“The biggest reason many people claim that dogs are not obligate carnivores, and cats are, is that they believe there is no KNOWN nutrient that a dog cannot obtain or synthesize from plant ingredients. They fail to believe what science has proven about the anatomy and physiology of the dog, that proves they do not manufacture the enzymes necessary to break down and utilize any nutrients in plant material. Even when the vegetables are pulverized, very few nutrients can be obtained from them by a canine.”

Can Dogs Be Omnivores?

 Comparison of Raw Meat vs. Cooked  Diets

Let's recap the facts we already know:

  1. a) Dogs have canine teeth, not omnivore-type teeth designed to grind vegetables.
  2. b) Dogs have short digestive tracts incapable of breaking down vegetables and

    grains

  3. c) Dogs don’t have digestive enzymes from saliva in their mouths, which begin to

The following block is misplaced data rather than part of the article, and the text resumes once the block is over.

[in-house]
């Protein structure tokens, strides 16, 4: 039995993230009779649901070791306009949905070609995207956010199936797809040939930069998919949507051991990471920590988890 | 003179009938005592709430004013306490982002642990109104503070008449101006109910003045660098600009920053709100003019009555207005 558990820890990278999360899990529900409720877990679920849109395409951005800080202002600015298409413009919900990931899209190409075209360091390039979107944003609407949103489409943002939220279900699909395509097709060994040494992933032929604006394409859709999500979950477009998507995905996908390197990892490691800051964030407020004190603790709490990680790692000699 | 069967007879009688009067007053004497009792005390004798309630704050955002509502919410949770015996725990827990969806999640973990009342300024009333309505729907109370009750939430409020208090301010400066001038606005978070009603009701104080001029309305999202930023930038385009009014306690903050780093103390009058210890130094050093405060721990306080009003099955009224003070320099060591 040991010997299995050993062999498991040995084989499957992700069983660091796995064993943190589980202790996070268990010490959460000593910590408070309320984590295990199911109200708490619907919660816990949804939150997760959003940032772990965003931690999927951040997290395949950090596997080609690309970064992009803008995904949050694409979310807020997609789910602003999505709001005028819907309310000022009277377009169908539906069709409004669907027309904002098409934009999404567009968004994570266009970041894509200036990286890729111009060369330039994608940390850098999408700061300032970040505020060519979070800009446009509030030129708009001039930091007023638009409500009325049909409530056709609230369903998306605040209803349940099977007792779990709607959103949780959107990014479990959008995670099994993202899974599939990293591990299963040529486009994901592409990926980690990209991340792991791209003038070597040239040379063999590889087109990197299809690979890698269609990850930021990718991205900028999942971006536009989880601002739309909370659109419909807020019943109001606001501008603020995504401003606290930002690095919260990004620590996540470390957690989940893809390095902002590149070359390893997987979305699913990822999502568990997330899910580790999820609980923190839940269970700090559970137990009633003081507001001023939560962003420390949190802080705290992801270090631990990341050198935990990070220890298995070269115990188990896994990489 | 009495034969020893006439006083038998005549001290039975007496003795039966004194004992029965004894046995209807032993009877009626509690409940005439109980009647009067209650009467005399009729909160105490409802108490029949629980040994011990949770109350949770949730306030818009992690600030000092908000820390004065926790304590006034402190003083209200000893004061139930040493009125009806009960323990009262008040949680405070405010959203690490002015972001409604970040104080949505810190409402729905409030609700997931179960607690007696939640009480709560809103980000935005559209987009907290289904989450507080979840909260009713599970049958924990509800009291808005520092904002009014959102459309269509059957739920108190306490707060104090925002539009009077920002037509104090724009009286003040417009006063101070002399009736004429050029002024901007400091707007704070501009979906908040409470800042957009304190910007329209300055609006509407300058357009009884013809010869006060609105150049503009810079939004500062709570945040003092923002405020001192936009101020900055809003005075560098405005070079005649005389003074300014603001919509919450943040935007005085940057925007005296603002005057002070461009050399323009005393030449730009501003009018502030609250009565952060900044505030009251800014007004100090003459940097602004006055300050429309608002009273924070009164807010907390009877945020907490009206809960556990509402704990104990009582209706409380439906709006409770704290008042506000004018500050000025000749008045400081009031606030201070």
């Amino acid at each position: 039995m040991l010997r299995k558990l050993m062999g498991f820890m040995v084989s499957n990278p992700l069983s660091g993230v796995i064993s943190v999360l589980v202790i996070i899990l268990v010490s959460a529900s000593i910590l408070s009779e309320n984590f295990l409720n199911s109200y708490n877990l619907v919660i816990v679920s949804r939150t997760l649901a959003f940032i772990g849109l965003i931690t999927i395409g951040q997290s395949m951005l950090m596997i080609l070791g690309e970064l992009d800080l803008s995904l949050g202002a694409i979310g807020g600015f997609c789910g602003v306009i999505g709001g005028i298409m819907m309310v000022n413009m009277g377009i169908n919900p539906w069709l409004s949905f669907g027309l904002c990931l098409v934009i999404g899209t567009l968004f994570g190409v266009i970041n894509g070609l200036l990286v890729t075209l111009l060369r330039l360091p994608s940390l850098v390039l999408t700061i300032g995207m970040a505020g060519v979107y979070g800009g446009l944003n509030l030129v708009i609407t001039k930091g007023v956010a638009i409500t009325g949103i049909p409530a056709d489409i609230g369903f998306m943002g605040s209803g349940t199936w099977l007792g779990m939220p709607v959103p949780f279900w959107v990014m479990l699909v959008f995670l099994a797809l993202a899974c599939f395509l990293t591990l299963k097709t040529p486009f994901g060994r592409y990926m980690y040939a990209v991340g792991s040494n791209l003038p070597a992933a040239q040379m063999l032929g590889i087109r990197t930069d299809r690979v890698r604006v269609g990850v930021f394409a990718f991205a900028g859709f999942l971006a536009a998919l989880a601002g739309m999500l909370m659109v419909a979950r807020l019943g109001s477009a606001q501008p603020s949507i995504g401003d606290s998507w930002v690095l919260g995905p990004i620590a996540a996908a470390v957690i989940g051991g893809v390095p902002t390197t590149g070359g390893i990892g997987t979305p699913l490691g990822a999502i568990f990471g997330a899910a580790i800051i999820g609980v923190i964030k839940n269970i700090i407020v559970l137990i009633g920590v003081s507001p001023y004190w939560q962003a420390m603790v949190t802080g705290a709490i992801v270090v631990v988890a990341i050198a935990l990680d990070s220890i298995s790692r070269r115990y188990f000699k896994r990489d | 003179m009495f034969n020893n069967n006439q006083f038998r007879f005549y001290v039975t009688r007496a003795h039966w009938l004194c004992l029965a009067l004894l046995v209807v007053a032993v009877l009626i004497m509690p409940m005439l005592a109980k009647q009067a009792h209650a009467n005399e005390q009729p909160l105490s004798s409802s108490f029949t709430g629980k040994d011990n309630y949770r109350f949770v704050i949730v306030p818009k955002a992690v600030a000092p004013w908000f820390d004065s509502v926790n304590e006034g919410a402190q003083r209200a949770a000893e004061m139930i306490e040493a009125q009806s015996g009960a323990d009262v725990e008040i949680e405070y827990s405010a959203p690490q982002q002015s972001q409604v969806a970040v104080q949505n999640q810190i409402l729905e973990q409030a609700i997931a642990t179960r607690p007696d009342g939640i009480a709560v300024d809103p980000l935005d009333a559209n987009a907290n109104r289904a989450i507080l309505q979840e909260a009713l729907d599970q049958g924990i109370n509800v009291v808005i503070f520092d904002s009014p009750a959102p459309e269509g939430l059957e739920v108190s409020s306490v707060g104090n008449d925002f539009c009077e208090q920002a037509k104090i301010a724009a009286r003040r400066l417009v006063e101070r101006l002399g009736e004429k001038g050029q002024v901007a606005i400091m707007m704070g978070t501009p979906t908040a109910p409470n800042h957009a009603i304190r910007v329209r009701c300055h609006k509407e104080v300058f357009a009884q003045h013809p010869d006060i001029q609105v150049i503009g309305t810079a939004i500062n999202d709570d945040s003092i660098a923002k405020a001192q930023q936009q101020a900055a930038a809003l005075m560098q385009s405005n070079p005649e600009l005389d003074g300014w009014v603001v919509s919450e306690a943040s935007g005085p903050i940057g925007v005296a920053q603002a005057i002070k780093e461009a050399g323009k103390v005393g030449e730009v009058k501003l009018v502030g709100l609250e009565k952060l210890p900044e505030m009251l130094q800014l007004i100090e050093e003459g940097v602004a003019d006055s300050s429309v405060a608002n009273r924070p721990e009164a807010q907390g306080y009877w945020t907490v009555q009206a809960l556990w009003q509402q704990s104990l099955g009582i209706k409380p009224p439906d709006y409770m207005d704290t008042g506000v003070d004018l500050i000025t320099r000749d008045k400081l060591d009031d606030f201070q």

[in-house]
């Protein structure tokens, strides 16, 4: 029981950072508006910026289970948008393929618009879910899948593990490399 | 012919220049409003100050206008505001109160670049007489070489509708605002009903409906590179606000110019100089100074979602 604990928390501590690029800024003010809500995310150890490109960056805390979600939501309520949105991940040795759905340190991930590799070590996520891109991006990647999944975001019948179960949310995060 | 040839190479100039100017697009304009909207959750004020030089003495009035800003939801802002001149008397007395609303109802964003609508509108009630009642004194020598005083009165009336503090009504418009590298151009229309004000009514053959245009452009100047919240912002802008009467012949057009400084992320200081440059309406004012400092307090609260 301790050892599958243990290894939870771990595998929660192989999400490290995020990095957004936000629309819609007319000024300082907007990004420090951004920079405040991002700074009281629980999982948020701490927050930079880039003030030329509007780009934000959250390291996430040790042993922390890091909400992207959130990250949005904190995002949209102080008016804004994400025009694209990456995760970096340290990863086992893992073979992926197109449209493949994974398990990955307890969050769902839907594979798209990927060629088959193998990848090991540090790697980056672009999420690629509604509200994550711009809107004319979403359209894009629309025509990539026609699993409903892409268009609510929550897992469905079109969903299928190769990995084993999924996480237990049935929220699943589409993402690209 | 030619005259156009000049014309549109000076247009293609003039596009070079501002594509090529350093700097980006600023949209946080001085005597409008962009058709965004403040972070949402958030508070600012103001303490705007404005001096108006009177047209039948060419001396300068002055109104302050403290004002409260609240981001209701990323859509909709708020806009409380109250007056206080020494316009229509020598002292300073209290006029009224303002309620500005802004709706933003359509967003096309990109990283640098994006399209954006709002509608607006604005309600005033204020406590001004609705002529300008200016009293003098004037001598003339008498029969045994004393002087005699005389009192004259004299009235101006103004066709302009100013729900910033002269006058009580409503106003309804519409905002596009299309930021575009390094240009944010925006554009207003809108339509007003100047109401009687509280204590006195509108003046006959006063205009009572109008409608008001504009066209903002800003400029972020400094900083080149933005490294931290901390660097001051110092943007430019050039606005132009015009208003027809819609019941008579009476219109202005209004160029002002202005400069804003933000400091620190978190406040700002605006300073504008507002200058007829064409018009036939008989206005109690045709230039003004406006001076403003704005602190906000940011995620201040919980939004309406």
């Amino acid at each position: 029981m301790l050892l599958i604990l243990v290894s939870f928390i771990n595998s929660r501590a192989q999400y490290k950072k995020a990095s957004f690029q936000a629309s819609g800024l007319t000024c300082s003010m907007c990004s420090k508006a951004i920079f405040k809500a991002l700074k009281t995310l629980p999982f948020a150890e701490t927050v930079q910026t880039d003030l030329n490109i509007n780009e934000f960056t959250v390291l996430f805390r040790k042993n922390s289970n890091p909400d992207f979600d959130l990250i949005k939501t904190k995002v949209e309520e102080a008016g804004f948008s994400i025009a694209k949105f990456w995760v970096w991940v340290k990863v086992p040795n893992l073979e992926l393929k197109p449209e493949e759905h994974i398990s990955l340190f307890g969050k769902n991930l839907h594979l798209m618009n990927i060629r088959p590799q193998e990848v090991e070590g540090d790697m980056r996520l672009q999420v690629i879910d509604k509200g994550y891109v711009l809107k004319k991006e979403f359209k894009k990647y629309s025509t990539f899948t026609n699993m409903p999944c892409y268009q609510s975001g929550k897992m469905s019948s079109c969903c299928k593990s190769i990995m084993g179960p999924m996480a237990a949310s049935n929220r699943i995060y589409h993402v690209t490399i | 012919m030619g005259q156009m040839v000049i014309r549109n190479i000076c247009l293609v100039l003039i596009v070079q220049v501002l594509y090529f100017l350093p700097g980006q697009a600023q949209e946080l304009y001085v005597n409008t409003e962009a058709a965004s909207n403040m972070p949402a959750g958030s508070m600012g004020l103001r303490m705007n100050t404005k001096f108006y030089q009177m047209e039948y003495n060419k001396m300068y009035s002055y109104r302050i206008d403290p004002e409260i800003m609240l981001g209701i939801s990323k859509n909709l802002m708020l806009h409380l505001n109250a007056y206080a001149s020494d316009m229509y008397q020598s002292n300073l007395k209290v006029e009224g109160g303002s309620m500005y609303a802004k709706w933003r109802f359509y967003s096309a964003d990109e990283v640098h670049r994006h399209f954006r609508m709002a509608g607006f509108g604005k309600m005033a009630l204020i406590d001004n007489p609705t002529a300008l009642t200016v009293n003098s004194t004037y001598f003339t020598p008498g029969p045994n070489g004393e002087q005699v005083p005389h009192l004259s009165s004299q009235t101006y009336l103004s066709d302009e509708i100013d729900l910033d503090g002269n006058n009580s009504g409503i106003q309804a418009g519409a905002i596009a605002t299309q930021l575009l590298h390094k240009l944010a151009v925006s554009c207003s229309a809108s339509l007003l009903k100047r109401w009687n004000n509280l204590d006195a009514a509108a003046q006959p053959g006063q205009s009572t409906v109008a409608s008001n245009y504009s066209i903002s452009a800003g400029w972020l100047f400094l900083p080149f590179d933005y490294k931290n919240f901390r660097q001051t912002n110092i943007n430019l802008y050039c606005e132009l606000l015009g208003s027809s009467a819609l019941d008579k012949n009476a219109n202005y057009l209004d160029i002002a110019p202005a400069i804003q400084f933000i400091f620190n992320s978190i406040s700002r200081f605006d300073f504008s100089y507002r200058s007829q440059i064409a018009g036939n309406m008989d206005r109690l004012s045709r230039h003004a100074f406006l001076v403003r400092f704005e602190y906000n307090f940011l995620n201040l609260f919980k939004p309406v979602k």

break down vegetables, legumes and grains, as humans do.

For these and other reasons, plant matter is not easily digested or assimilated and has a tendency to pass through the digestive tract undigested. Therefore, canines have little chance of getting nutrition from plant nutrients.

My thinking is that since wild dogs have rarely eaten grains and cannot easily digest them, then it is illogical to feed domestic dogs any starchy foods at all. Since canines since prehistoric times have only eaten raw foods in the wild, then how can a cooked diet with added sweet potatoes, grains, or vegetables be beneficial? Changes to its chemical make-up when cooking destroys nutrients. Grains and vegetables are more difficult for the dog to digest, cooked or raw.

There is also the argument that raw meat, especially the raw prey model diet, can give your dog more variety, which helps to keep your dog interested in her food. With a vegan diet it is limited to a regular cooked meal, which is not natural to animals. Yet, the argument is that dogs have adapted over the years around camps and villages feeding on humans' scraps. But does that justify feeding dogs cooked foods? Probably not. I feel we are doing an injustice to pets feeding them any cooked food, especially a cooked kibble diet.